I prided myself in knowing I could “run for days” without stopping and “no one could catch me”. Running was such a powerful form of escape for me as a child and younger man.
It wasn’t until yesterday, driving home into a gorgeous sunset, that I realized most of the running I did in my life was away from things or people or scary circumstances. I can see now that I learned or was taught or made up the story that it was ok to run away from life by my family.
I had plenty of reasons to run. Whether it was from my alcoholic Dad beating my Mom, my older brothers beating my Dad, my embarrassment of growing up on welfare or me running from the terror of sexual abuse, I had every excuse to bolt.
This skill, that grew out of a challenging upbringing, also served as the foundation for an amazing athletic career.
Canadian National indoor track records in sprinting, covering 40 yards in 4.5 seconds in university football and being crowned ‘The Big Run’ champion in junior high school cross country running.
I also learned to run from responsibility, from people in relationship, from the truth, from helping people and from my sexuality. Running was my modus operandi; my method of operation.
While shopping in a downtown department store, after stealing a package of greeting cards, the grip of the plain clothed security woman was so strong I couldn’t run. It didn’t always work, yet there would be more thefts that I was successful in dashing away from. It took me a long time to stop running.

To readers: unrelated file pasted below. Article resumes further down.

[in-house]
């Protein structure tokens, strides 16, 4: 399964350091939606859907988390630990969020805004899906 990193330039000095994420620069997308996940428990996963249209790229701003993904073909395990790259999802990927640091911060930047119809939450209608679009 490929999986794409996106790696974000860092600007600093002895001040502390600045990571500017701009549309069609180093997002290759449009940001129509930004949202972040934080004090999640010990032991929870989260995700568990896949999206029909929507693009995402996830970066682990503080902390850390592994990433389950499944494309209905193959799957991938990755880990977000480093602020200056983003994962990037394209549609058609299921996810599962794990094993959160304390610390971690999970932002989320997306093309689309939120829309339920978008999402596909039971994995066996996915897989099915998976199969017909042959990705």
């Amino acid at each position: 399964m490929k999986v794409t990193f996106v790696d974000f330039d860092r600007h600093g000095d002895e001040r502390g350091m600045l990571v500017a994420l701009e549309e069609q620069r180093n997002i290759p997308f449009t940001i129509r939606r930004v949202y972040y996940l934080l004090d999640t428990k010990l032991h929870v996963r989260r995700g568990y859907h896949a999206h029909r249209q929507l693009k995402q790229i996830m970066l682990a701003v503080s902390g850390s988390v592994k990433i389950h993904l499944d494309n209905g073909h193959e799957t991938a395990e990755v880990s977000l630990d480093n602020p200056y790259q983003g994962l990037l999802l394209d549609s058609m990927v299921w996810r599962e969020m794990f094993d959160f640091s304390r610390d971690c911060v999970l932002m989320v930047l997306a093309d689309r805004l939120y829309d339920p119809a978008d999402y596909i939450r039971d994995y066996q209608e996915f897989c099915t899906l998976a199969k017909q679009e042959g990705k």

I distinctly remember, in the year 2000, telling a dear friend I was tired of running.
Shortly afterwards I began to explore aspects of my life that beckoned me to stand firm and not run away. I even chose to stop competing in sprinting in gay track events. I just didn’t want to move through life that fast anymore.
As I uncovered the reasons or excuses why I ran, with the support of an amazing therapist, the desire to flee my life circumstances began to diminish.
It’s not easy running towards life.
There are a million distractions, today, easily purchased to augment the idea of running away. It’s not a skill I’m proud to list on my resume, yet it is a part of me I can call on.
My toughest bit of work during this lifetime is to stay present, find my breath, when I confront a part of me I think I should run away from. That’s been the gift of integrative coaching in my life; holding the light and dark aspects of who I am and learning to love myself.
Being out of breath because of running away is nothing compared to finding my breath while embracing a part of me that I think shouldn’t exist. That’s a skill I’m proud to run towards.